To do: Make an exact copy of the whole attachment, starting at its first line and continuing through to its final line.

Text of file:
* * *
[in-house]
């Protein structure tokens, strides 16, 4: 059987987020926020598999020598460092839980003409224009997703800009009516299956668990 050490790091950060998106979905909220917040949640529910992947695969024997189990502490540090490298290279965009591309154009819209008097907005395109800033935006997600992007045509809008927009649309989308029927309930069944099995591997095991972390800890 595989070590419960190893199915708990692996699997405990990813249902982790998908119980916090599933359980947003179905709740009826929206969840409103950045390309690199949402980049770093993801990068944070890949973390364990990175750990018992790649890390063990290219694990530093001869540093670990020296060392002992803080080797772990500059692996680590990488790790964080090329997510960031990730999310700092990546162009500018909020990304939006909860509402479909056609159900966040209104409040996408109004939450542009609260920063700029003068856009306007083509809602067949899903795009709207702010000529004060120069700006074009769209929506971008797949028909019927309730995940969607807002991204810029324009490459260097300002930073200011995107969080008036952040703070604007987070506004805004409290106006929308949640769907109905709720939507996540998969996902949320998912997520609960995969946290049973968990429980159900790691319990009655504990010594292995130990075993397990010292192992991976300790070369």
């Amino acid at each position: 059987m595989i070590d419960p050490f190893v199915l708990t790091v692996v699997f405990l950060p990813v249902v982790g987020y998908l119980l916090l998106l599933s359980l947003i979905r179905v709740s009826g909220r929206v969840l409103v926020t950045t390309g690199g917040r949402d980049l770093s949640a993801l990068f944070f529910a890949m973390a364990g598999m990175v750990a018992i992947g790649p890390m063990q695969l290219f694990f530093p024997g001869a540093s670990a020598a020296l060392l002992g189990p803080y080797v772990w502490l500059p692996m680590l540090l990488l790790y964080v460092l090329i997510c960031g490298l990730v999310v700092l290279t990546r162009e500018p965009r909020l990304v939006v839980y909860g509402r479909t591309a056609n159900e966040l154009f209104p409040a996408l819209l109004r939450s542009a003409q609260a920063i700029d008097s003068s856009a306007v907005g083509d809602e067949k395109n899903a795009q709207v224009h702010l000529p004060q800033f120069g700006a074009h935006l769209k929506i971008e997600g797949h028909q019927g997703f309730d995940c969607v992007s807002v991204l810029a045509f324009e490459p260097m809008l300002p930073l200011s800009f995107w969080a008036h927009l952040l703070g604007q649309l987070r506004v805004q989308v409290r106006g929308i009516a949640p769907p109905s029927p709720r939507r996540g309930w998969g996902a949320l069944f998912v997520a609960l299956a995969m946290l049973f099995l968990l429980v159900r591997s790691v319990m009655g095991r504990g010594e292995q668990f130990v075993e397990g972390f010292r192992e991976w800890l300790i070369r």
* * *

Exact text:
[in-house]
């Protein structure tokens, strides 16, 4: 059987987020926020598999020598460092839980003409224009997703800009009516299956668990 050490790091950060998106979905909220917040949640529910992947695969024997189990502490540090490298290279965009591309154009819209008097907005395109800033935006997600992007045509809008927009649309989308029927309930069944099995591997095991972390800890 595989070590419960190893199915708990692996699997405990990813249902982790998908119980916090599933359980947003179905709740009826929206969840409103950045390309690199949402980049770093993801990068944070890949973390364990990175750990018992790649890390063990290219694990530093001869540093670990020296060392002992803080080797772990500059692996680590990488790790964080090329997510960031990730999310700092990546162009500018909020990304939006909860509402479909056609159900966040209104409040996408109004939450542009609260920063700029003068856009306007083509809602067949899903795009709207702010000529004060120069700006074009769209929506971008797949028909019927309730995940969607807002991204810029324009490459260097300002930073200011995107969080008036952040703070604007987070506004805004409290106006929308949640769907109905709720939507996540998969996902949320998912997520609960995969946290049973968990429980159900790691319990009655504990010594292995130990075993397990010292192992991976300790070369």
């Amino acid at each position: 059987m595989i070590d419960p050490f190893v199915l708990t790091v692996v699997f405990l950060p990813v249902v982790g987020y998908l119980l916090l998106l599933s359980l947003i979905r179905v709740s009826g909220r929206v969840l409103v926020t950045t390309g690199g917040r949402d980049l770093s949640a993801l990068f944070f529910a890949m973390a364990g598999m990175v750990a018992i992947g790649p890390m063990q695969l290219f694990f530093p024997g001869a540093s670990a020598a020296l060392l002992g189990p803080y080797v772990w502490l500059p692996m680590l540090l990488l790790y964080v460092l090329i997510c960031g490298l990730v999310v700092l290279t990546r162009e500018p965009r909020l990304v939006v839980y909860g509402r479909t591309a056609n159900e966040l154009f209104p409040a996408l819209l109004r939450s542009a003409q609260a920063i700029d008097s003068s856009a306007v907005g083509d809602e067949k395109n899903a795009q709207v224009h702010l000529p004060q800033f120069g700006a074009h935006l769209k929506i971008e997600g797949h028909q019927g997703f309730d995940c969607v992007s807002v991204l810029a045509f324009e490459p260097m809008l300002p930073l200011s800009f995107w969080a008036h927009l952040l703070g604007q649309l987070r506004v805004q989308v409290r106006g929308i009516a949640p769907p109905s029927p709720r939507r996540g309930w998969g996902a949320l069944f998912v997520a609960l299956a995969m946290l049973f099995l968990l429980v159900r591997s790691v319990m009655g095991r504990g010594e292995q668990f130990v075993e397990g972390f010292r192992e991976w800890l300790i070369r």